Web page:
After reading the latest news from InternetRetailer, about how Tower Records increased conversion rates by changing site search, from Endecca to Mercado Software. I had to see it for myself.
I had to see if the relevence was good, the interface was clean, to see if it could find what I was looking for.
Now I may not be a big music hound, but I did remember April Lavigne.
Now it occured to me, that most recent search software should have spelling correction, right? Wrong!
I typed in Lavine, thinking, okay this new search would be able to recognize my miss-spelling and find April Lavigne, well I was wrong.
This led me to think, not so much to blame a particulare site search software, but to identify what kind of features does a site search really need?
1. It needs to know how to interpret search query requests to bring the relevent results.
2. Then it needs to provide an interface to search/browse/sort thru those results
Sounds simple right?
Well let's for example show you what it took Celebros, a very nice site search company from Israel, to create spelling corrections.
Basically they had to go thru every piece of data, every title, category, to hopefully provide clue that if a customer typed x they really meant y.
That took days and weeks to come up with spelling corrections, related searches, categorization etc...
But it still failed thru no fault of their own.
It's a failure of an assumption, that the customers really know the product data, or that they can easily figure out what to say to get what results they want....
Before you can create an efficient and profitable site search, you have to understand the customer, not the client, but the people who are going to query your site search....
Most customers tend to divide into three or more searching categories:
1. Looking for something specific
2. Just browsing, surfing
3. Researching to Buy
Each has different needs, and you have to create a solution that meets all their needs.
Then you need to realize you can create your own cheaper solution using whatever database you have. Whether it be SQL Server 2000's Full-Text Searching, Verity, Oracle SQL Statements.
The key is how to create good experiences when you fail to deliver relevent results, I mean, they may be relevent to the people who work at your company, but not to the customer.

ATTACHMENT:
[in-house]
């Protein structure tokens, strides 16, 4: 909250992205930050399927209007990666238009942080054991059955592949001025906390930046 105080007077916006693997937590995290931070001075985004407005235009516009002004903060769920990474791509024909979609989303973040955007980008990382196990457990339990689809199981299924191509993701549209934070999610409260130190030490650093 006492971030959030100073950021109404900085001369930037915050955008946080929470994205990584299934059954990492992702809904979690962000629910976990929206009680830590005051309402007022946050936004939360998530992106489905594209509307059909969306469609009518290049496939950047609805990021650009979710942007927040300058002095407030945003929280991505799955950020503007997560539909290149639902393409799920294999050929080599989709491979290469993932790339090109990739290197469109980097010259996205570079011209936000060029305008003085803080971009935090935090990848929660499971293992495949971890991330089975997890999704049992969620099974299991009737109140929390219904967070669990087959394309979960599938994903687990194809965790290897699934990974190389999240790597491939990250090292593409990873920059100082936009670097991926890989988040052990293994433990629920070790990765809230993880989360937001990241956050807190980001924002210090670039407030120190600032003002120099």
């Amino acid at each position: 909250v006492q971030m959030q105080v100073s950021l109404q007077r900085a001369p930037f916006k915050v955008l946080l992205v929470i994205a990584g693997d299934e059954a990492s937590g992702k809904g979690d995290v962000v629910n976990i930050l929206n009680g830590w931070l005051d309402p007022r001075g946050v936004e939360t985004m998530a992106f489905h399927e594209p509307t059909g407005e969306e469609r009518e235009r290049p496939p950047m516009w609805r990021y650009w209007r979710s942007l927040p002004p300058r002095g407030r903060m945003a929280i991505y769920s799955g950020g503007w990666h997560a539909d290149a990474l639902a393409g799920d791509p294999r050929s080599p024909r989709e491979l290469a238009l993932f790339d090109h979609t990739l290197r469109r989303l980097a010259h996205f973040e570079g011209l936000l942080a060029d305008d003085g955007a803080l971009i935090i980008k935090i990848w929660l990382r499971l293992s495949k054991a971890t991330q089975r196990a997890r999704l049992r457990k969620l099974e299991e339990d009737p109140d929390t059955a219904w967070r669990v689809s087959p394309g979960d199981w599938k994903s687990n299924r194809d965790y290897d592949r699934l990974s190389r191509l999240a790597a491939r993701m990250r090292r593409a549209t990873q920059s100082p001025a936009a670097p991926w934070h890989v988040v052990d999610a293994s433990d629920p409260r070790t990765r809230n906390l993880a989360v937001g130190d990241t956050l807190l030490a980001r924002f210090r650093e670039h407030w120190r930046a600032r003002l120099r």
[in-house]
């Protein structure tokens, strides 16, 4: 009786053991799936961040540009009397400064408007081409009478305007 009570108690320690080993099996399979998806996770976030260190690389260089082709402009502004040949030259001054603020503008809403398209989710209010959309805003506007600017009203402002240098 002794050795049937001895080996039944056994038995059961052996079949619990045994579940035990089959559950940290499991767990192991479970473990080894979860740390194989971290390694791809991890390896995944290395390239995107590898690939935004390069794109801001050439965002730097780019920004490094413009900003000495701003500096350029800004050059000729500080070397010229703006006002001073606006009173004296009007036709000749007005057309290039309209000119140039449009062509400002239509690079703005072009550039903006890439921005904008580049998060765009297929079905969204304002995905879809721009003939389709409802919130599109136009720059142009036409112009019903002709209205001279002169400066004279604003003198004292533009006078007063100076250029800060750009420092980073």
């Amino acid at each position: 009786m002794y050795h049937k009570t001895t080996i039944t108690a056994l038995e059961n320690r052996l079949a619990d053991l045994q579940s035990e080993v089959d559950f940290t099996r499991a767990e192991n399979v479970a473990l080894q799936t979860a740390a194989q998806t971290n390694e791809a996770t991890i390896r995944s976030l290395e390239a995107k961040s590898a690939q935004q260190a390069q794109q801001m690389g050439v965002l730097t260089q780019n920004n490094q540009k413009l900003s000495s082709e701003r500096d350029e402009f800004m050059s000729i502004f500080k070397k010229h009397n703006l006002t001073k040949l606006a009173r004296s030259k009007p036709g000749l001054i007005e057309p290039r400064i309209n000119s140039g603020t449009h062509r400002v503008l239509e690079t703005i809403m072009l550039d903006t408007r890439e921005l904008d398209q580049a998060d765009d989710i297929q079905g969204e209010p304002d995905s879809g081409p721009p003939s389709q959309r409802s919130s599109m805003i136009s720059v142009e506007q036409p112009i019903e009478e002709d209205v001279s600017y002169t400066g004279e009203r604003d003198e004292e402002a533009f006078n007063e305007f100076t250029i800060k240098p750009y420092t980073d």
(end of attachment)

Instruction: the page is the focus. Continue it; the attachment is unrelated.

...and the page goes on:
So then there is two approachs, do you spend lots of time or money trying to create a data set, that will fix any search queries?
Or do you try your best, then watch the Conversion Rates, and hope things grow....
At first any new search solution for your site, will show improvements, especially if it's an experience change...
I mean, people can adapt to the worst site search, and even being offered two choices will choose the old one, just because they are more used to it.
So my theory is that you need an adaptive/learning site search, that immediately gives a good experience to the customer, as much as possible, such as offerng a discount/promotion for failing to get good search results or even a live chat link to help not lose this customer, and make sure they can find what they are looking for....
Then you need to get feedback from customer and from your site search programming to identify what types of search failures are occuring, and then to inform your site search/merchandising team to tweak the site search data, to provide the correct results, for the search query the customer used...
Then over time, you'll have a more liquid and more human site search...
It's either that or calling the boy scout to go visit the customer and bring them across the street to your store?